Here's why you should never wash uncooked chicken

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Growing up and helping my mom in the kitchen, I would always see her rinse chicken in the sink before she would season and cook it. Even Julia Child thought we should do it! I never really questioned why, and just adopted the practice as an adult.

But as it turns out, giving your poultry a quick rinse under the tap is not only unhealthy — in some cases, it can even be potentially fatal.

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The water droplets that come in contact with the raw meat can spread all over the sink, the tap, the towels and nearby work surfaces. Sure, the thought of raw chicken water touching your kitchen seems gross, but even more terrifying is the fact that you’re probably spreading harmful bacteria that can cause food poisoning.

A new study from the United States Department of Agriculture (USDA) and North Carolina State University set out to explore how handling raw meat affects nearby foods.

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The study enlisted 300 people to prepare chicken and salad in a test kitchen, with researchers only showing some of the participants food and safety messages on social media that advised cooks not to rinse raw chicken.

According to the study, 35 per cent of participants washed their poultry. Of those who received warnings of food safety through social media only 7 per cent of participants rinsed their chicken thighs.

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When tested, bacteria was found up to three feet surrounding the sink for those who washed their chicken. In addition, those who washed their chicken had a contamination rate of 26 per cent in the salads the prepared.

The results indicated to researchers that proper education and food safety warnings are crucial to affecting participant behaviour and minimizing risk. The study determined that a reminder of proper food handling practices as well as risk awareness of cross-contamination are required on a large scale, addressing specific concerns to capture the public’s attention.

Uncooked chicken: What could go wrong?

The poultry that we buy can carry two dangerous bacteria in their uncooked state: the first is called campylobacter, and the second, which is one you’ve probably heard about, is salmonella. Neither hot or cold water will kill these bacteria, so no matter how thoroughly you wash your poultry, all you’re doing is increasing the chance of spreading the germs across your kitchen.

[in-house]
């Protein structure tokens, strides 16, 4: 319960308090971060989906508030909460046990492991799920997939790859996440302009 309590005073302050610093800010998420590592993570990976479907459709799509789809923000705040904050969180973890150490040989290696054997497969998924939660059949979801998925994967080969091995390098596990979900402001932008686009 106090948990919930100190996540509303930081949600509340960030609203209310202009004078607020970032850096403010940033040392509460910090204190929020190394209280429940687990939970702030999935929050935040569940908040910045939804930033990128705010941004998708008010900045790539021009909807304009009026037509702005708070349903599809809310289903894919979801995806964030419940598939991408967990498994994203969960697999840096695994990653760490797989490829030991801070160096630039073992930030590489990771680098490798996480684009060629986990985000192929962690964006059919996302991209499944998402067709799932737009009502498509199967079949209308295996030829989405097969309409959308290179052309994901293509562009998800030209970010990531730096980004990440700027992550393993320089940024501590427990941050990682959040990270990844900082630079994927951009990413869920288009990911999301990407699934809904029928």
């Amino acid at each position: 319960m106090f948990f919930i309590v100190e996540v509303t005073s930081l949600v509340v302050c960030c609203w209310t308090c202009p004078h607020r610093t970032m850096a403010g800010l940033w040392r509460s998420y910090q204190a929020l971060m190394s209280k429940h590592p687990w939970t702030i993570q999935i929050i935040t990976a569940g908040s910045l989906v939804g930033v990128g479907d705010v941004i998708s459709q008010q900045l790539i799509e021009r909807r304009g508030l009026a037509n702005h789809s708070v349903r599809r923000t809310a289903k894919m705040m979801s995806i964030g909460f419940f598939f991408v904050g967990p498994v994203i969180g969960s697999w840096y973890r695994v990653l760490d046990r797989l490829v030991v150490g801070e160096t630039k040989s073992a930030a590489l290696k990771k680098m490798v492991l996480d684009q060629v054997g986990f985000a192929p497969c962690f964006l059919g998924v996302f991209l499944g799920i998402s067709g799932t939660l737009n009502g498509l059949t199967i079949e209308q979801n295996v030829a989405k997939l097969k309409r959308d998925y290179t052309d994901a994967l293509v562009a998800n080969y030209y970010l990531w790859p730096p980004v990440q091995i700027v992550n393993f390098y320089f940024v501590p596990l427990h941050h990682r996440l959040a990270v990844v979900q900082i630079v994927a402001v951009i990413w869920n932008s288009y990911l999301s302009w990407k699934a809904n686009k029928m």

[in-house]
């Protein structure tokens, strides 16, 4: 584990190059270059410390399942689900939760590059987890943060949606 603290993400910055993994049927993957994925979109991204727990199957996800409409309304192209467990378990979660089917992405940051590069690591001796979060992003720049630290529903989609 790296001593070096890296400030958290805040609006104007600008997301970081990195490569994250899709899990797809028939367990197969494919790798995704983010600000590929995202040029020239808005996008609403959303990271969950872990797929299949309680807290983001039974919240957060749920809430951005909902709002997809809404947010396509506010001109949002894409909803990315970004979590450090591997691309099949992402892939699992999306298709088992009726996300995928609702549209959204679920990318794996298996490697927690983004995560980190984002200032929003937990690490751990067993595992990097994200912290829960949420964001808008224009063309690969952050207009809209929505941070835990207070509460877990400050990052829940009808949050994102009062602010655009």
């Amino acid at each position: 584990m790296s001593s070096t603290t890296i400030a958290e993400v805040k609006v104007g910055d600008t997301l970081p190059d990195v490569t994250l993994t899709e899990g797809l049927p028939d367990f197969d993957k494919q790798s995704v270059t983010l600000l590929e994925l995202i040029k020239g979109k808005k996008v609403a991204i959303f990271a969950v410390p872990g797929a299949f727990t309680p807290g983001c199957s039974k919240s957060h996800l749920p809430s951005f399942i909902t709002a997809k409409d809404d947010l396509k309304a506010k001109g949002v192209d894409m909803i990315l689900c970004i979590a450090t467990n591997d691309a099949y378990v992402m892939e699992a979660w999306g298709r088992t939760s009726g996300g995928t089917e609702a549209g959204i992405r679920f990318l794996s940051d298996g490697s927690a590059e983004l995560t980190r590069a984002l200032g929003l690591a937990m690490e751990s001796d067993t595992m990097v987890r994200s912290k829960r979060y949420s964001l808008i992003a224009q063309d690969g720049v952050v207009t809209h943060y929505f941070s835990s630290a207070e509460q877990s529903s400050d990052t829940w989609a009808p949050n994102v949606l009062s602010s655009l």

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Campylobacter infection can cause abdominal pain, severe and even bloody diarrhea, fever and vomiting. The symptoms can generally last for up to 10 days, and most people recover without treatment, but it can be fatal in young children, older adults and those who have a weakened immune system.

Salmonella infection has very similar symptoms, with people generally developing diarrhea, fever and cramps that can last up to 12 to 27 hours after being infected. In some cases, salmonella can cause death.

Every year, it’s estimated about 4 million Canadians (1 in 8) are affected by a food-borne illness, and of this, salmonella and campylobacter are responsible for 38 per cent of known causes of food-borne hospitalizations.

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Even if you buy only organic chicken, the bird still can still contain harmful bacteria like the ones found on those conventionally raised so make sure you take precautions with any kind of poultry you’re handling.

Scared yet? Don’t be! All foods come with certain risks, and as long as you follow best practices, you’ll have safe and tasty meals.

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Always make sure your chicken is cooked all the way through and there’s no pink left when you cut through the thickest part of the meat and the juices run clear. If you have a meat thermometer, 165 degrees Fahrenheit is the recommended safe internal temperature by the FDA. A thorough cooking is the best — and only — way to remove harmful bacteria.

Be careful to wash any utensils or kitchen tools that came in contact with raw turkey to avoid spreading the bacteria.

And, if you feel like you simply must add in an extra cleaning step to remove sliminess, the FDA recommends patting turkey with a paper towel then throwing out immediately.

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